Are we really witnessing a “seismic” shift in the Bush administration’s foreign policy—”the end of cowboy diplomacy” and the substitution of “patience” for “pre-emption”? Such is the claim of two articles this week: the cover story of Time and a news analysis in the New York Times. Both pieces infer too much significance from the moderating tone in Bush’s rhetoric—and not enough from the fact that his actual policies have barely changed.
Yes, Bush talks more about diplomacy than he did in his first term (though he always paid it lip service, even while discussing Iraq in the run-up to the invasion, long after he’d secretly decided to go to war). But where is the actual diplomacy? Where are the results—or even any serious efforts to achieve results? Where is the real, as opposed to the rhetorical, seismic shift?
The Time story found Bush’s temperate response to North Korea’s Fourth of July missile tests “even more surprising than the tests” themselves:
Under the old Bush Doctrine, defiance by a dictator like Kim Jong Il would have merited threats of punitive U.S. action—or at least a tongue lashing. Instead, the Administration has mainly been talking up multilateralism and downplaying Pyongyang’s provocation.
The Times analysis agreed. Bush “finds himself in an unaccustomed position: urging patience.”
But, in fact, there was nothing new, much less surprising. Bush did denounce North Korea as a member of the “axis of evil” in his 2002 State of the Union Address; he has colorfully (and accurately) disparaged Kim Jong-il, the country’s dictator, before and since. But he never issued “threats of punitive U.S. action,” not even at the end of ‘02, when Kim crossed a truly serious “red line” by abrogating the Non-Proliferation Treaty, kicking international inspectors out of his nuclear reactor, and reprocessing his once-locked fuel rods into weapons-grade plutonium.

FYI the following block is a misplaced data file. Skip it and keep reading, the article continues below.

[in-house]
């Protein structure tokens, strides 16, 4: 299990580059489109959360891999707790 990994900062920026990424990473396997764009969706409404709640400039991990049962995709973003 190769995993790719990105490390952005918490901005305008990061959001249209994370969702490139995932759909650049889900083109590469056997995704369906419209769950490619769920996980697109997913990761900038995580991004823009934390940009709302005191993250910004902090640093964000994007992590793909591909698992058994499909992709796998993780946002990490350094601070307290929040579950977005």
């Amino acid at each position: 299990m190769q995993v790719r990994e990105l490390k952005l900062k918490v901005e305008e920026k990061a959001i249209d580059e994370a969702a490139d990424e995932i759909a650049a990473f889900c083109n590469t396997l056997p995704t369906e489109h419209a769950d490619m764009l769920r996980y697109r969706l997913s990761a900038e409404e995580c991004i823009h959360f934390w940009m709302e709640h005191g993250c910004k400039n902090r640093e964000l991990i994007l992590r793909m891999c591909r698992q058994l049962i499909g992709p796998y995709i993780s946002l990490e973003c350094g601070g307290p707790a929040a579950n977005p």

Bush took no action three and a half years ago for the same reason that he took no action after the missile test: The Joint Chiefs of Staff told him there were no good military options; they didn’t know where all the nuclear targets were, and North Korea could retaliate by launching chemical rockets at South Korea and Japan.